The United States has never been more ready to normalize relations with Vietnam and Sen. John McCain, R-Ariz., wants to start the healing process.
McCain, a former Navy fighter pilot shot down over Hanoi and held prisoner by the Vietnamese for five years, was due in Hanoi today.
He will hold four days of talks with high-ranking officials in an attempt to resolve the often emotional issues that still divide the two nations.
Those questions include the fate of 2,288 Americans still listed as missing in action, the status of anti-communists imprisoned in Vietnam and Vietnam's role in the bitter civil war in neighboring Cambodia.
"This administration is prepared to move forward more so than any time in the past," said McCain, 54, who held three meetings with Secretary of State James A. Baker on healing nearly 20 years of suspicion and enmity between the two countries.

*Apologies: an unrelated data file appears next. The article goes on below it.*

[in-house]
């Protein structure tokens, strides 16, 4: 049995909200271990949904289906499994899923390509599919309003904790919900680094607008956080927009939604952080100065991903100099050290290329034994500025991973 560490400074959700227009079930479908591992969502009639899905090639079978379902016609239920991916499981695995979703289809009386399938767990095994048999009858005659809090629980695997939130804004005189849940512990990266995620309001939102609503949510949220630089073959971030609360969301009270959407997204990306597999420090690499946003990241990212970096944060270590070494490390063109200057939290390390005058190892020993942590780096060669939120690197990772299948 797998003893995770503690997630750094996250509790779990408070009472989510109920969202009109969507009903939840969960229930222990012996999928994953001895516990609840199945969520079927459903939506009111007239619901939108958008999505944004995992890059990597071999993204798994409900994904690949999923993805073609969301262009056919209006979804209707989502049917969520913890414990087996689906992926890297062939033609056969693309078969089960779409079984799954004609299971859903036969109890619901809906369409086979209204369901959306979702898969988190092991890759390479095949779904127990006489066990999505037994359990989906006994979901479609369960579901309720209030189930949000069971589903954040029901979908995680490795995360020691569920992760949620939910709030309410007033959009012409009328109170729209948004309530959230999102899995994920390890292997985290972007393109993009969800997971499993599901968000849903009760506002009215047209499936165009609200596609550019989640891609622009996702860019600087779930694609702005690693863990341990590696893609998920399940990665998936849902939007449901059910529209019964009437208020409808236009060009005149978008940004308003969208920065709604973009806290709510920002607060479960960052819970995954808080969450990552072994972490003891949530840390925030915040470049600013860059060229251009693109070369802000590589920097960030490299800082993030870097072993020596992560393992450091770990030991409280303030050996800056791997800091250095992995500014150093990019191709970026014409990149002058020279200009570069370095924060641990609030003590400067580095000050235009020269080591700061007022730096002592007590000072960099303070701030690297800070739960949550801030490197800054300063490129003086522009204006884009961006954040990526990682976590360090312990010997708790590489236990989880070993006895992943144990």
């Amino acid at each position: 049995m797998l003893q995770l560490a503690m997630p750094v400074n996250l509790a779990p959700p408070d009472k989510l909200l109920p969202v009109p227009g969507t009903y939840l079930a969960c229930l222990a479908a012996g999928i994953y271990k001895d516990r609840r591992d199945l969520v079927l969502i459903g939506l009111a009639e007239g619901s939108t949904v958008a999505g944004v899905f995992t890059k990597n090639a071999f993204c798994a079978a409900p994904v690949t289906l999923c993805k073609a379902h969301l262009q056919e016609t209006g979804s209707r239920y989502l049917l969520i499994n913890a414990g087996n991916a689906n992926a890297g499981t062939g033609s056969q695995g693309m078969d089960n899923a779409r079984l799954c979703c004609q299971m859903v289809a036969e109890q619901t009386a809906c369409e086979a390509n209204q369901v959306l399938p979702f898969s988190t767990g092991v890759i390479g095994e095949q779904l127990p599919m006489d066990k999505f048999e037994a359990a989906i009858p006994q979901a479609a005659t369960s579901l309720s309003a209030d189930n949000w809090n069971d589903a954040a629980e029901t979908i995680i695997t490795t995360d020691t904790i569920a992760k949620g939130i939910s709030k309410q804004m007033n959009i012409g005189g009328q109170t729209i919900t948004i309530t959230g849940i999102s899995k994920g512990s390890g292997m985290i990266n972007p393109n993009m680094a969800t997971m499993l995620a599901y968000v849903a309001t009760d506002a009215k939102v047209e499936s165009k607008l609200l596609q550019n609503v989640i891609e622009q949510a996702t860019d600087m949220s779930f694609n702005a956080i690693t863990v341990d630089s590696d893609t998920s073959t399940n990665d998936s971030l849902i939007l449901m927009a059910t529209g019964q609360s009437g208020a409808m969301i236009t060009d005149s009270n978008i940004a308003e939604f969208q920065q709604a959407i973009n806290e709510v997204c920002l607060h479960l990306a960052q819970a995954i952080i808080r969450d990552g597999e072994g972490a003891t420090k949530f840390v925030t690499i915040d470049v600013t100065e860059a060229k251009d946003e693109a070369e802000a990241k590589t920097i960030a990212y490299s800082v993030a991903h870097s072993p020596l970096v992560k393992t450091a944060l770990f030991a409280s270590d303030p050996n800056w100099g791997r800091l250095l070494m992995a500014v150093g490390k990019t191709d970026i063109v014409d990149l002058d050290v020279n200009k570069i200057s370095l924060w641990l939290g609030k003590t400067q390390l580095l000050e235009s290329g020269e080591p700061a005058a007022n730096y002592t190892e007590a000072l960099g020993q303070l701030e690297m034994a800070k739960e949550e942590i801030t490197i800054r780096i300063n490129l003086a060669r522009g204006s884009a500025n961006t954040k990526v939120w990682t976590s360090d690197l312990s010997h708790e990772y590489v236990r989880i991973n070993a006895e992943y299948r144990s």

"Popular opinion is that they [Americans] would like to go ahead and get this resolved. I think the majority opinion is that. You may find a few guys at a [Veterans of Foreign Wars] post who'd say we should nuke 'em, but they are a minority now," McCain said before leaving on his trip.
He will return to the scene of his ordeal, where a memorial near the lake into which McCain parachuted portrays him dangling helplessly in a sea of flames.
This will be the senator's second trip to Vietnam since his release from the prison known as the Hanoi Hilton in 1973.
Asked about assertions by President Bush that the allied victory in the Persian Gulf war has enabled the United States to shake off the psychological effects of its ordeal in Vietnam, McCain said he felt the defeat of Iraq has helped.
But, he added, deep scars remain from the Vietnam experience.
"We want to get rid of the memories of war," he said.
"I was fortunate in being able to put the whole [prisoner-of-war] experience behind me," McCain said, explaining why he is willing to deal with his former captors.